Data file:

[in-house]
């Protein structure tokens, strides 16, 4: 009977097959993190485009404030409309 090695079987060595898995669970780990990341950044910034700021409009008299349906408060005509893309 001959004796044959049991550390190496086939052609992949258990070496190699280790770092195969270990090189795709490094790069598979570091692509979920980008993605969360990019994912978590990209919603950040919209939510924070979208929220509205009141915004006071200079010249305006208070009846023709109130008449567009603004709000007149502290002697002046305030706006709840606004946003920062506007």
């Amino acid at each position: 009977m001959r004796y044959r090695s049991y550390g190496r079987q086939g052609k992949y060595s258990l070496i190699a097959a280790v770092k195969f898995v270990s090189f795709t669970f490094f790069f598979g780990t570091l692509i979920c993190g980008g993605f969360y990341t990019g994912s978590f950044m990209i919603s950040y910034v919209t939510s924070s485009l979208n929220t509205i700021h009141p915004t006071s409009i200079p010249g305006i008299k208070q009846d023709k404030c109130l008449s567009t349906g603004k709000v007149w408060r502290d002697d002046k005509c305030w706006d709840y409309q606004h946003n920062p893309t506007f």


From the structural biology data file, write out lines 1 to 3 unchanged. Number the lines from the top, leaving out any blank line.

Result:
[in-house]
């Protein structure tokens, strides 16, 4: 009977097959993190485009404030409309 090695079987060595898995669970780990990341950044910034700021409009008299349906408060005509893309 001959004796044959049991550390190496086939052609992949258990070496190699280790770092195969270990090189795709490094790069598979570091692509979920980008993605969360990019994912978590990209919603950040919209939510924070979208929220509205009141915004006071200079010249305006208070009846023709109130008449567009603004709000007149502290002697002046305030706006709840606004946003920062506007």
């Amino acid at each position: 009977m001959r004796y044959r090695s049991y550390g190496r079987q086939g052609k992949y060595s258990l070496i190699a097959a280790v770092k195969f898995v270990s090189f795709t669970f490094f790069f598979g780990t570091l692509i979920c993190g980008g993605f969360y990341t990019g994912s978590f950044m990209i919603s950040y910034v919209t939510s924070s485009l979208n929220t509205i700021h009141p915004t006071s409009i200079p010249g305006i008299k208070q009846d023709k404030c109130l008449s567009t349906g603004k709000v007149w408060r502290d002697d002046k005509c305030w706006d709840y409309q606004h946003n920062p893309t506007f």